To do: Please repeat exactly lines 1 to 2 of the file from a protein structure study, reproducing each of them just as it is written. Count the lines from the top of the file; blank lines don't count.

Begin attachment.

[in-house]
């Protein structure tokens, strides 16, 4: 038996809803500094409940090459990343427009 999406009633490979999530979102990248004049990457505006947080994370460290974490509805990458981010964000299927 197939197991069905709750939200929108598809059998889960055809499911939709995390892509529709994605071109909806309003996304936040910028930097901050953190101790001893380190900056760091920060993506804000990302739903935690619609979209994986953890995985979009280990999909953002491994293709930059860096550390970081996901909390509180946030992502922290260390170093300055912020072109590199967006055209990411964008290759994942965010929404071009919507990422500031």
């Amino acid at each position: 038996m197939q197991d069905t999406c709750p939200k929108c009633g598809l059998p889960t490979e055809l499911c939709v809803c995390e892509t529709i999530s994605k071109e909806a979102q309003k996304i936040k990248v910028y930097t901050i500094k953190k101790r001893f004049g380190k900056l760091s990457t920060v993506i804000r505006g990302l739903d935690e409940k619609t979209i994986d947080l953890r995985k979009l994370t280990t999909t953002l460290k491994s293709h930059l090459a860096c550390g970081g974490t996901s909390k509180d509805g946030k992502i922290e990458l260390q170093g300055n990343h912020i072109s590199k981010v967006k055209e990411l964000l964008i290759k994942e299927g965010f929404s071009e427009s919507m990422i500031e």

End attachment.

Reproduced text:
[in-house]
């Protein structure tokens, strides 16, 4: 038996809803500094409940090459990343427009 999406009633490979999530979102990248004049990457505006947080994370460290974490509805990458981010964000299927 197939197991069905709750939200929108598809059998889960055809499911939709995390892509529709994605071109909806309003996304936040910028930097901050953190101790001893380190900056760091920060993506804000990302739903935690619609979209994986953890995985979009280990999909953002491994293709930059860096550390970081996901909390509180946030992502922290260390170093300055912020072109590199967006055209990411964008290759994942965010929404071009919507990422500031």